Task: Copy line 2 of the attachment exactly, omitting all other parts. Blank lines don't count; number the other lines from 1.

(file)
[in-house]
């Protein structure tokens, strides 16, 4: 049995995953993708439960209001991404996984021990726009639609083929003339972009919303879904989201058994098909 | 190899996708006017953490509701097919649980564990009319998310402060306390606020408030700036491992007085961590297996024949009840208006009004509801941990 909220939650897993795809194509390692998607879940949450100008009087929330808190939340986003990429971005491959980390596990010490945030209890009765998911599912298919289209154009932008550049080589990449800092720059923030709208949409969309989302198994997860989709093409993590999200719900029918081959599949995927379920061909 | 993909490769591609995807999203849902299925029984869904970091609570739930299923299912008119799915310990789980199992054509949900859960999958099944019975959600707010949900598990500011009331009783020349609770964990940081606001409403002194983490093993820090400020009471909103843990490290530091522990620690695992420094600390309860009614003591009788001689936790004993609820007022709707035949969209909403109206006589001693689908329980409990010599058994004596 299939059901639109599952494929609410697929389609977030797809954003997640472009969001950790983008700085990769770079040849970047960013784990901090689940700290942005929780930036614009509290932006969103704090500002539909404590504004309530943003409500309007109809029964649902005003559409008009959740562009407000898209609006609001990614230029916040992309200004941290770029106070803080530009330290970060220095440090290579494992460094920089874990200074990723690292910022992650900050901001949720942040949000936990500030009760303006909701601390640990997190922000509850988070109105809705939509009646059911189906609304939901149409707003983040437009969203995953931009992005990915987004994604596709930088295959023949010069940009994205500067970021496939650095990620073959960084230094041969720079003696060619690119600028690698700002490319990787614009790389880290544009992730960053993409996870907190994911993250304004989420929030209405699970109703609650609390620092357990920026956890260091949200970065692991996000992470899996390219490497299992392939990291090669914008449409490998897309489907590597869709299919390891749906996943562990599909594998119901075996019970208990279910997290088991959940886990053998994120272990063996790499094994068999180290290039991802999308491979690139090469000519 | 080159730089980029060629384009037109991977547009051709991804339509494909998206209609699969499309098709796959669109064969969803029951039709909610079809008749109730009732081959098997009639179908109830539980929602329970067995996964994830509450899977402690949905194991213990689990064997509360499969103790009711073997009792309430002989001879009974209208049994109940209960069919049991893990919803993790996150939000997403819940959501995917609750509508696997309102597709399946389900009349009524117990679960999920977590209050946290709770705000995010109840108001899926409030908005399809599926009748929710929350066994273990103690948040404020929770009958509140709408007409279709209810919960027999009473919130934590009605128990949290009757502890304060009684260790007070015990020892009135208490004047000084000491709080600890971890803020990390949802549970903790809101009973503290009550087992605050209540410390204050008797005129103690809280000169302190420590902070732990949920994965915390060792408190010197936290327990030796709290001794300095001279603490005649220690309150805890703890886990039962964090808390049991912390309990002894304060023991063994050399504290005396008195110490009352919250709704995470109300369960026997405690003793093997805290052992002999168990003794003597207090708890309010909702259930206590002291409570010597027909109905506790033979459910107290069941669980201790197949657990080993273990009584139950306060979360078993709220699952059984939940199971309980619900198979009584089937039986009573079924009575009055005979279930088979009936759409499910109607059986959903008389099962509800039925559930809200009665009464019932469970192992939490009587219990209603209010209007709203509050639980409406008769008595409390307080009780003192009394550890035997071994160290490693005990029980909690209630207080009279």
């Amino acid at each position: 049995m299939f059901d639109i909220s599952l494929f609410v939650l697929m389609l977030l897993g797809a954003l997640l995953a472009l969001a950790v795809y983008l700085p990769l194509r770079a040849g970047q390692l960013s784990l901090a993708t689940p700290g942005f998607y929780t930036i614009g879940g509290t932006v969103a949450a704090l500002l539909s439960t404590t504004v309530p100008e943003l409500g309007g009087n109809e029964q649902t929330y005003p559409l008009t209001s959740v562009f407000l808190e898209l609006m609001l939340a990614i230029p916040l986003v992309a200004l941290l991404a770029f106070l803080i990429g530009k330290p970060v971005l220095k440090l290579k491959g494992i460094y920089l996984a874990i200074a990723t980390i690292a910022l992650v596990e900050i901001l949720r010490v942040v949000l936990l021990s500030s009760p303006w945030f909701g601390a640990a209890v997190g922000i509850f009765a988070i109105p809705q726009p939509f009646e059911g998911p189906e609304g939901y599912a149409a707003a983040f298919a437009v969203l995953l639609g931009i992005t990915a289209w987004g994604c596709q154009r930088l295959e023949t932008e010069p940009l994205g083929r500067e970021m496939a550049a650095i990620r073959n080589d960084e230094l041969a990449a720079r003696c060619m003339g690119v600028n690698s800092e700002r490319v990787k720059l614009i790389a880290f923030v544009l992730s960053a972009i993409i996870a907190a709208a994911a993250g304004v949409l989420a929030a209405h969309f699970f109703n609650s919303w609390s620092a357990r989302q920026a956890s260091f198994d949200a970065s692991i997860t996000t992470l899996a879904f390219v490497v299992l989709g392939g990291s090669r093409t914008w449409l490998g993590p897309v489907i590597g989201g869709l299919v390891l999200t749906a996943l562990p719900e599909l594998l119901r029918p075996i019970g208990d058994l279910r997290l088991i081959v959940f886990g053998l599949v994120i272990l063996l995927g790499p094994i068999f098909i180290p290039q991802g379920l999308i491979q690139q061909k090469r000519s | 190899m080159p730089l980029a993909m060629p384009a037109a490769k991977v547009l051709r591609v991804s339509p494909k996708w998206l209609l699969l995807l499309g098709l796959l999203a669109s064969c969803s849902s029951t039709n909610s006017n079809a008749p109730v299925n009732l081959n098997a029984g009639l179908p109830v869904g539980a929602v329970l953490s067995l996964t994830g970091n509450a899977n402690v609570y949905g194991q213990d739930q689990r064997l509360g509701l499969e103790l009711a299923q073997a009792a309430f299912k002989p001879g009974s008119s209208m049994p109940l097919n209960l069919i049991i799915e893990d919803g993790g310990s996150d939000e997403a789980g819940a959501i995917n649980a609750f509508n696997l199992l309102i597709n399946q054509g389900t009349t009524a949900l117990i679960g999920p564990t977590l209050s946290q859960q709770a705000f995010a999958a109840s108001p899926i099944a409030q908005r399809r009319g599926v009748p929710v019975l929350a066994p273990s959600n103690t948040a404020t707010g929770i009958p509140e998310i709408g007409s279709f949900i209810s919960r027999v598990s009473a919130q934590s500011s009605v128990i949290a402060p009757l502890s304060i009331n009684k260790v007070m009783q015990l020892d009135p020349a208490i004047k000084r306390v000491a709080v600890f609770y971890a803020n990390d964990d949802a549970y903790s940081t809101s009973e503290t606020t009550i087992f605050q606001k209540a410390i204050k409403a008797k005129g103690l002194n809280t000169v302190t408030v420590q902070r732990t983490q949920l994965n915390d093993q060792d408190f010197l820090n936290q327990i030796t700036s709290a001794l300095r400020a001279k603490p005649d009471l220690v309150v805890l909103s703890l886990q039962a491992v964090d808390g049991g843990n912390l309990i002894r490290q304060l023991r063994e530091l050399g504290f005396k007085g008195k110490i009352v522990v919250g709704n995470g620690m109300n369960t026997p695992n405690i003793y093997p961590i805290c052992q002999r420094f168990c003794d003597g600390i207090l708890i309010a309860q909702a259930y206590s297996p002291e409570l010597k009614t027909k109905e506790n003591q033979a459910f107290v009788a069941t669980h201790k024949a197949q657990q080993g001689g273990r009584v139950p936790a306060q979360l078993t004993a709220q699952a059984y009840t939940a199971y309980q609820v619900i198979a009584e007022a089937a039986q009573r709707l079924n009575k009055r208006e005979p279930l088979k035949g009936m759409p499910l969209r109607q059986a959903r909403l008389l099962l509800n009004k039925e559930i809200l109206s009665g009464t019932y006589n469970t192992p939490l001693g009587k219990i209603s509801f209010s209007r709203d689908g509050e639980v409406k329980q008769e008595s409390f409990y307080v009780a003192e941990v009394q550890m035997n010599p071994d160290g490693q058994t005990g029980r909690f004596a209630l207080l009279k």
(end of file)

């Protein structure tokens, strides 16, 4: 049995995953993708439960209001991404996984021990726009639609083929003339972009919303879904989201058994098909 | 190899996708006017953490509701097919649980564990009319998310402060306390606020408030700036491992007085961590297996024949009840208006009004509801941990 909220939650897993795809194509390692998607879940949450100008009087929330808190939340986003990429971005491959980390596990010490945030209890009765998911599912298919289209154009932008550049080589990449800092720059923030709208949409969309989302198994997860989709093409993590999200719900029918081959599949995927379920061909 | 993909490769591609995807999203849902299925029984869904970091609570739930299923299912008119799915310990789980199992054509949900859960999958099944019975959600707010949900598990500011009331009783020349609770964990940081606001409403002194983490093993820090400020009471909103843990490290530091522990620690695992420094600390309860009614003591009788001689936790004993609820007022709707035949969209909403109206006589001693689908329980409990010599058994004596 299939059901639109599952494929609410697929389609977030797809954003997640472009969001950790983008700085990769770079040849970047960013784990901090689940700290942005929780930036614009509290932006969103704090500002539909404590504004309530943003409500309007109809029964649902005003559409008009959740562009407000898209609006609001990614230029916040992309200004941290770029106070803080530009330290970060220095440090290579494992460094920089874990200074990723690292910022992650900050901001949720942040949000936990500030009760303006909701601390640990997190922000509850988070109105809705939509009646059911189906609304939901149409707003983040437009969203995953931009992005990915987004994604596709930088295959023949010069940009994205500067970021496939650095990620073959960084230094041969720079003696060619690119600028690698700002490319990787614009790389880290544009992730960053993409996870907190994911993250304004989420929030209405699970109703609650609390620092357990920026956890260091949200970065692991996000992470899996390219490497299992392939990291090669914008449409490998897309489907590597869709299919390891749906996943562990599909594998119901075996019970208990279910997290088991959940886990053998994120272990063996790499094994068999180290290039991802999308491979690139090469000519 | 080159730089980029060629384009037109991977547009051709991804339509494909998206209609699969499309098709796959669109064969969803029951039709909610079809008749109730009732081959098997009639179908109830539980929602329970067995996964994830509450899977402690949905194991213990689990064997509360499969103790009711073997009792309430002989001879009974209208049994109940209960069919049991893990919803993790996150939000997403819940959501995917609750509508696997309102597709399946389900009349009524117990679960999920977590209050946290709770705000995010109840108001899926409030908005399809599926009748929710929350066994273990103690948040404020929770009958509140709408007409279709209810919960027999009473919130934590009605128990949290009757502890304060009684260790007070015990020892009135208490004047000084000491709080600890971890803020990390949802549970903790809101009973503290009550087992605050209540410390204050008797005129103690809280000169302190420590902070732990949920994965915390060792408190010197936290327990030796709290001794300095001279603490005649220690309150805890703890886990039962964090808390049991912390309990002894304060023991063994050399504290005396008195110490009352919250709704995470109300369960026997405690003793093997805290052992002999168990003794003597207090708890309010909702259930206590002291409570010597027909109905506790033979459910107290069941669980201790197949657990080993273990009584139950306060979360078993709220699952059984939940199971309980619900198979009584089937039986009573079924009575009055005979279930088979009936759409499910109607059986959903008389099962509800039925559930809200009665009464019932469970192992939490009587219990209603209010209007709203509050639980409406008769008595409390307080009780003192009394550890035997071994160290490693005990029980909690209630207080009279």